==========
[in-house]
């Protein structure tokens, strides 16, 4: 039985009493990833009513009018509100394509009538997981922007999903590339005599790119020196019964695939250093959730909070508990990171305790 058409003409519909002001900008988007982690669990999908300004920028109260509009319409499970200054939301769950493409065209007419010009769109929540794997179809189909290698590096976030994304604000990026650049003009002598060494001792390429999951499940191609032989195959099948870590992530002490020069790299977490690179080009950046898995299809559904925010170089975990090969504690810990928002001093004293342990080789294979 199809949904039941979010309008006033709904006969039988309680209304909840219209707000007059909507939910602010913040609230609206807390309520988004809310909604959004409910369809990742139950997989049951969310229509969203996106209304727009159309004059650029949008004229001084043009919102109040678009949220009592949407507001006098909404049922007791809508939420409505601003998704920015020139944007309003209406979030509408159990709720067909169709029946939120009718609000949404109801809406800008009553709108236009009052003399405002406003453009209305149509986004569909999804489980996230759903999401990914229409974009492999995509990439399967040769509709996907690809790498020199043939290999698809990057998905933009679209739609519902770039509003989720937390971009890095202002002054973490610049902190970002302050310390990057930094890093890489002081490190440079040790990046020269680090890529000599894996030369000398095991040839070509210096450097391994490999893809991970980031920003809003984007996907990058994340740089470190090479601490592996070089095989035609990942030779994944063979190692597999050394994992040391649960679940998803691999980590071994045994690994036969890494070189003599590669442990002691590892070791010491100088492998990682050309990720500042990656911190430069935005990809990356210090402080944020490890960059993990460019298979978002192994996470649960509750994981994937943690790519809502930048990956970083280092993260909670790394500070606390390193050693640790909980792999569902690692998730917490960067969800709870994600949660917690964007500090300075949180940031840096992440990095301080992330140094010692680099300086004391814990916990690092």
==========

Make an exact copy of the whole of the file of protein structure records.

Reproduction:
[in-house]
């Protein structure tokens, strides 16, 4: 039985009493990833009513009018509100394509009538997981922007999903590339005599790119020196019964695939250093959730909070508990990171305790 058409003409519909002001900008988007982690669990999908300004920028109260509009319409499970200054939301769950493409065209007419010009769109929540794997179809189909290698590096976030994304604000990026650049003009002598060494001792390429999951499940191609032989195959099948870590992530002490020069790299977490690179080009950046898995299809559904925010170089975990090969504690810990928002001093004293342990080789294979 199809949904039941979010309008006033709904006969039988309680209304909840219209707000007059909507939910602010913040609230609206807390309520988004809310909604959004409910369809990742139950997989049951969310229509969203996106209304727009159309004059650029949008004229001084043009919102109040678009949220009592949407507001006098909404049922007791809508939420409505601003998704920015020139944007309003209406979030509408159990709720067909169709029946939120009718609000949404109801809406800008009553709108236009009052003399405002406003453009209305149509986004569909999804489980996230759903999401990914229409974009492999995509990439399967040769509709996907690809790498020199043939290999698809990057998905933009679209739609519902770039509003989720937390971009890095202002002054973490610049902190970002302050310390990057930094890093890489002081490190440079040790990046020269680090890529000599894996030369000398095991040839070509210096450097391994490999893809991970980031920003809003984007996907990058994340740089470190090479601490592996070089095989035609990942030779994944063979190692597999050394994992040391649960679940998803691999980590071994045994690994036969890494070189003599590669442990002691590892070791010491100088492998990682050309990720500042990656911190430069935005990809990356210090402080944020490890960059993990460019298979978002192994996470649960509750994981994937943690790519809502930048990956970083280092993260909670790394500070606390390193050693640790909980792999569902690692998730917490960067969800709870994600949660917690964007500090300075949180940031840096992440990095301080992330140094010692680099300086004391814990916990690092």